Countdown to Curtain:
Talking with BILL LIEBERMAN, Royale Theatre House Manager
With so much to be done organizing the creative aspects of a Broadway show, it's easy to forget that people are also needed to supervise the basic running of a theatre -- especially on opening night. That's where house managers come in, and that's where Bill Lieberman, house manager of the Royale Theatre, has come in for more than 20 years.
"My job is three-fold," Lieberman told Playbill On-Line. "I'm a supervisory person of the staff working in the theatre (box office, ticket takers, porters, ushers, cleaners, some stagehands); I prepare payrolls for staff and work as liaison between Shubert Organization and the management of the show. Also, I also act as representative of the customers. When they say, `I want to talk to the manager...that's me.'" People always wanna talk to me; they don't like their seats, they're too hot, too cold, they want to get a message backstage. Yet in all the years I've worked, I've almost never gotten complaints about the staff."
Though Lieberman always hopes a show will be a success (just like the cast, he's unemployed if a show fails), he does admit to being "on the fringe" of a musical more than being truly a part of it. "My duties are always the same; the interaction with the creative forces of any show. don't get nervous on opening nights. Before I had this job, I was general manager/associate producer on a couple of shows -- where you get nervous every night. Here it's much less direct. Also, I've made it a practice not to give my opinion on a production unless it's asked for. If it is, I give it fully and honestly. The last show we had, Dream, my opinion was solicited often and I gave it often. Sometimes they took my advice."
Continued Lieberman, "Being in the back of the house for 20 years gives you a perspective. I can assess the general energy level of an audience. I rarely listen to an audience when they laugh or applaud. I look at an audience. That tells me a lot. Sometimes a few people make a lot of noise which leads people to think the whole audience is having a great time. I look at where their hands are when they're clapping. Are they loving it or just being polite?" Which leads to the natural next question about Triumph -- where are the customers' hands? Answers Lieberman, "In the years I've worked at the Royale, we've had five or six musicals. The response from the audience on this show [Triumph] has been better than all the others, except for Joseph...And The Amazing Technicolor Dreamcoat. Triumph is an unusual piece; there's a lot of subtlety and wit and heart in the show. It's a stylized and stylish piece of work -- and I'm a pretty tough critic. The audience does respond with a lot of energy. Well, last night the audience was awfully quiet -- but that happens. We thought maybe it was the hot weather or the Jewish holidays. The director was muttering in the back. You always try to come up with a reason, but sometimes it just happens. Many times producers will say, `why was business so off today?' It's an unanswerable question. My favorite response over the years has been, `There's a dance in Hohokus, New Jersey.'"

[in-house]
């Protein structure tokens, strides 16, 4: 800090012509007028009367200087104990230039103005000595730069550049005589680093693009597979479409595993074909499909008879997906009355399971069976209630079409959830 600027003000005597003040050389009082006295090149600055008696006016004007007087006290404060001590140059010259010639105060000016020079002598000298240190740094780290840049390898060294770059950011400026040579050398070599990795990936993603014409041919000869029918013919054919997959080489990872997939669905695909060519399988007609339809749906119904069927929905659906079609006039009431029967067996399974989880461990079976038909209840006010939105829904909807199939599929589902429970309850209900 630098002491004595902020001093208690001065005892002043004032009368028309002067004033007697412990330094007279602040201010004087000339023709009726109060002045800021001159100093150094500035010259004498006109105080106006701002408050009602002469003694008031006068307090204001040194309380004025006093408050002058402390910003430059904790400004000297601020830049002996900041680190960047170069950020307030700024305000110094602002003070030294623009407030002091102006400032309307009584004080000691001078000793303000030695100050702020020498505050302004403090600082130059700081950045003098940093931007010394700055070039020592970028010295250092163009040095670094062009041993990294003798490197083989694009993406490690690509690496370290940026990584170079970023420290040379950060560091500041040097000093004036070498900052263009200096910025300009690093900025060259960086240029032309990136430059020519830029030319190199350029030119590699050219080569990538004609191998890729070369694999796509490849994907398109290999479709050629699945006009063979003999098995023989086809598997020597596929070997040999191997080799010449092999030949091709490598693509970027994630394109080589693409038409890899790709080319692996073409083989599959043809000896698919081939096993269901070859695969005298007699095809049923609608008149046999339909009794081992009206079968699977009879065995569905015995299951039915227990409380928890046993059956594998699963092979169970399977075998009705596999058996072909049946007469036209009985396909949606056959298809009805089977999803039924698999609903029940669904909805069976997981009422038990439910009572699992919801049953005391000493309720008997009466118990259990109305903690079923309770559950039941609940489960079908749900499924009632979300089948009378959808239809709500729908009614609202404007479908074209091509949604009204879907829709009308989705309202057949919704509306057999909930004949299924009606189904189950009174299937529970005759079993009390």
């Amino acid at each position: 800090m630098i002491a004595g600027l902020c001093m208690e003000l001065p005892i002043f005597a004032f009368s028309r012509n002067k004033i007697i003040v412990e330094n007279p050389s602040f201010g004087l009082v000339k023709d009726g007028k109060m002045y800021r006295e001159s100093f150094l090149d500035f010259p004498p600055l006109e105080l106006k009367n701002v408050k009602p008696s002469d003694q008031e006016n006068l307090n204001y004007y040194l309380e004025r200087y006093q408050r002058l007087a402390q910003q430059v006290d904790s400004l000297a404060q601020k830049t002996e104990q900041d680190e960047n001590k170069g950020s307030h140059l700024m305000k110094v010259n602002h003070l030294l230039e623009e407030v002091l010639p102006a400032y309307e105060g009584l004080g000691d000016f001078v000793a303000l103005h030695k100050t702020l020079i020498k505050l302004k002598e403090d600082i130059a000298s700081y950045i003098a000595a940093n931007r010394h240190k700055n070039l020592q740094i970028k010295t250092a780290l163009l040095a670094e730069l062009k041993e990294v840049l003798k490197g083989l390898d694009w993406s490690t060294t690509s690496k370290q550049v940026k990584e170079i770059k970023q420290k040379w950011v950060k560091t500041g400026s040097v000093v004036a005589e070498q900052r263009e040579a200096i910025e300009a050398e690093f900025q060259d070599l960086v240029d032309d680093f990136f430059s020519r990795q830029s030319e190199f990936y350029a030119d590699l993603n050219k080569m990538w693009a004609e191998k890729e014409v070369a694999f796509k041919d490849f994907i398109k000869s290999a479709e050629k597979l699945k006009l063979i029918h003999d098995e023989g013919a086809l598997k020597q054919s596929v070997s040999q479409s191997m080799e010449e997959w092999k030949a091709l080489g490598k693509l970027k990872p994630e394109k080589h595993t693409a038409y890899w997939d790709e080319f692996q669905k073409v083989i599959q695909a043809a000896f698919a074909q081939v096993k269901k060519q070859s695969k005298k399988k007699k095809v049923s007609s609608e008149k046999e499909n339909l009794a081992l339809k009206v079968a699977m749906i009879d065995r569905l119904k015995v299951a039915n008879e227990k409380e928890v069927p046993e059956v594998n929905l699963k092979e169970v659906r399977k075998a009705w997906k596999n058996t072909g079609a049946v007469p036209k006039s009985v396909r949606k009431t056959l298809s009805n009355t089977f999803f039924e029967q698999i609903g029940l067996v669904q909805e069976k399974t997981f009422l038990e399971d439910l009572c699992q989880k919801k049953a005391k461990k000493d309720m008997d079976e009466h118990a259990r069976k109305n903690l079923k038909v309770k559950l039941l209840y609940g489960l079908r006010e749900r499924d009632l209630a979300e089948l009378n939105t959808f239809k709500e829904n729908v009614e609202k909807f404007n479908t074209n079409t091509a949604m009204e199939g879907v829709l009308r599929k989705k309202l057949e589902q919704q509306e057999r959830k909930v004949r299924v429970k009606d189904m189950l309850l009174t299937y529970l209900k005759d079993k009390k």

Lieberman does say he knows Triumph's creators are reworking the opening "so the audience learns it's a funnier show earlier." [Earlier in the day, Playbill On-Line talked to orchestrator Bruce Coughlin, who was working on a new, more comedic overture to the show.]
Amazingly enough, for all his years in the business, Lieberman has no `war stories' to tell: "No heart attacks, no fires. I've been real lucky," he said. "I've never had a real emergency, never had to stop a show, ken a'hura" he adds in Yiddish.